[32] The extent to which damages should be reduced is obviously not amenable to any precise calculation on these facts, but I note that in the Collyer case cited by the plaintiff, an award of $80,000 was reduced by $10,000 for a comparable failure. In the Crichton case cited by the defendants a 30% discount was applied for failure to participate in group psychotherapy sessions recommended by a psychiatrist and a family doctor, which would address an anxiety disorder and thereby assist in dealing with chronic pain. I find that a discount of 20% to the award I would otherwise make to account for failure to mitigate is appropriate.

On another note, this case contains a useful discussion of plaintiff credibility and some of the factors courts look at when gauging this.  Additionally, this case contains a very useful discussion of the law of ‘diminished earning capacity’ (future wage loss) at paragraphs 35-39.

BC Injury Claims, Expert Evidence and The Duty to the Court

One of the Rules regarding the conduct of expert witnesses in the BC Supreme Court is that they owe a duty to the court to be ‘independent’ and ‘unbiased’ in their opinions.  If experts fail to discharge this duty their evidence can be given little weight or even held inadmissible.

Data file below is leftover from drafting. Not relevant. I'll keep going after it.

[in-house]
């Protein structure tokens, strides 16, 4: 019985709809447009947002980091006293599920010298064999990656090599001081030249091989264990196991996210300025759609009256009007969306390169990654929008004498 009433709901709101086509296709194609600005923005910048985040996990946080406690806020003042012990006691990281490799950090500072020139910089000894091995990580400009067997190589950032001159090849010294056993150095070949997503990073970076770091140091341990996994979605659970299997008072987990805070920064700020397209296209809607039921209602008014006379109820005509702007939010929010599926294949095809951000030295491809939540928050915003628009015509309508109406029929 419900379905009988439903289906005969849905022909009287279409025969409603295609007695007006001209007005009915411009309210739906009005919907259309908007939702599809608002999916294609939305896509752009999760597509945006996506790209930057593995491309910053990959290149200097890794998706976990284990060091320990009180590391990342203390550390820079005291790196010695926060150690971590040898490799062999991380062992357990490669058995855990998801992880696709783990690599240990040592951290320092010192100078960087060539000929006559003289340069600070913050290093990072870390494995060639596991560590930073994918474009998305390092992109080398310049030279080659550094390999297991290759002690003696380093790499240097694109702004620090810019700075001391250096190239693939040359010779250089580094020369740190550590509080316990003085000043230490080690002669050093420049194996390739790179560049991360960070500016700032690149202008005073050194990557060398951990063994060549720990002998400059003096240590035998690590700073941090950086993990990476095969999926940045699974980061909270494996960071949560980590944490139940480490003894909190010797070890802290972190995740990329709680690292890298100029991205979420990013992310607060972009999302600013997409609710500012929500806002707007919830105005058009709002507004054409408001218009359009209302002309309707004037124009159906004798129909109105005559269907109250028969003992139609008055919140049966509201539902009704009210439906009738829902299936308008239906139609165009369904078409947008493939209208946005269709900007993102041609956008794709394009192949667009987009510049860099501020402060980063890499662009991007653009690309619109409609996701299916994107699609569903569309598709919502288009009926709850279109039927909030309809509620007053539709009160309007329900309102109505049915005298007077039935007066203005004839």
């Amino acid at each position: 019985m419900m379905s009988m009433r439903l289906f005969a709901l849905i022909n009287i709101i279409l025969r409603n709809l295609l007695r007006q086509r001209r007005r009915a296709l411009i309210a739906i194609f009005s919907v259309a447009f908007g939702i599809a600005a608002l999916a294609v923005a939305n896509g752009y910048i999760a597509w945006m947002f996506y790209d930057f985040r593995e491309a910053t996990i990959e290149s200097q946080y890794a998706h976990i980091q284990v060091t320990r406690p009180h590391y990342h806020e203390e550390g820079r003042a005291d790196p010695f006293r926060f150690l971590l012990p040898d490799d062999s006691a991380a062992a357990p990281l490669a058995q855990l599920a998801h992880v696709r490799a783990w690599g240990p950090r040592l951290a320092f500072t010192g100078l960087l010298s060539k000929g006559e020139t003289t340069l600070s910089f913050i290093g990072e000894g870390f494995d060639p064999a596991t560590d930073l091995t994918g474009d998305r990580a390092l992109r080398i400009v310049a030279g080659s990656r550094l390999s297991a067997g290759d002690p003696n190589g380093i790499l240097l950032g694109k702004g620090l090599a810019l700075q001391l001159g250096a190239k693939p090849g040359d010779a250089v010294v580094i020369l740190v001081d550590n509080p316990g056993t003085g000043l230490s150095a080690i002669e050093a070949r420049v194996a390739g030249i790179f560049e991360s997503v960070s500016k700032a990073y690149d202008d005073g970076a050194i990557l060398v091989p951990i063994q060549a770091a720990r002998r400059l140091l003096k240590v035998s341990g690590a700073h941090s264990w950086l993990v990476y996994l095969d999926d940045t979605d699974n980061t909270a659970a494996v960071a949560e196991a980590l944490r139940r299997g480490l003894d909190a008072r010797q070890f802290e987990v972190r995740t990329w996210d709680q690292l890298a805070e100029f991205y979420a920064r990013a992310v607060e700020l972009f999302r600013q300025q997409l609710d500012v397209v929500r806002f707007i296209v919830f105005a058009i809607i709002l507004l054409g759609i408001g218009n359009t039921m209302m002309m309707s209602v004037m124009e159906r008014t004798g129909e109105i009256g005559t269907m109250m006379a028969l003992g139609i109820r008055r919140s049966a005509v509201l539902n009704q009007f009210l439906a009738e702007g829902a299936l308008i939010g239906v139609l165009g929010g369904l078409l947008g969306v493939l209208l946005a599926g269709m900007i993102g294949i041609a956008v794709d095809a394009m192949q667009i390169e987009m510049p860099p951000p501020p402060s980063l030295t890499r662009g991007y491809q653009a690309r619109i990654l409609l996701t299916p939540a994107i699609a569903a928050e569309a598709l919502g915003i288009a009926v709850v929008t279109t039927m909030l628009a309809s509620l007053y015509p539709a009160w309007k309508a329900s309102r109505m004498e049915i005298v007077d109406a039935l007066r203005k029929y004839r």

Reasons for judgement were released today by the BC Supreme Court demonstrating this principle of law.
In today’s case (Rizzolo v. Brett) the Plaintiff was injured in a 2005 motorcycle accident when a left turning driver proceeded in front of the Plaintiff in an intersection in Maple Ridge, BC.  The defendant was found fully liable for this collision (the case contains a good discussion of the duties of left turning motorists and is worth reviewing for anyone interested in this area of the law).
The Plaintiff suffered significant fractures of his tibia and fibula which required surgical intervention.  Damages of over $560,000 were awarded including $125,000 for non-pecuniary damages (pain and suffering) for the injuries which were summarized by Madam Justice Allan as follows: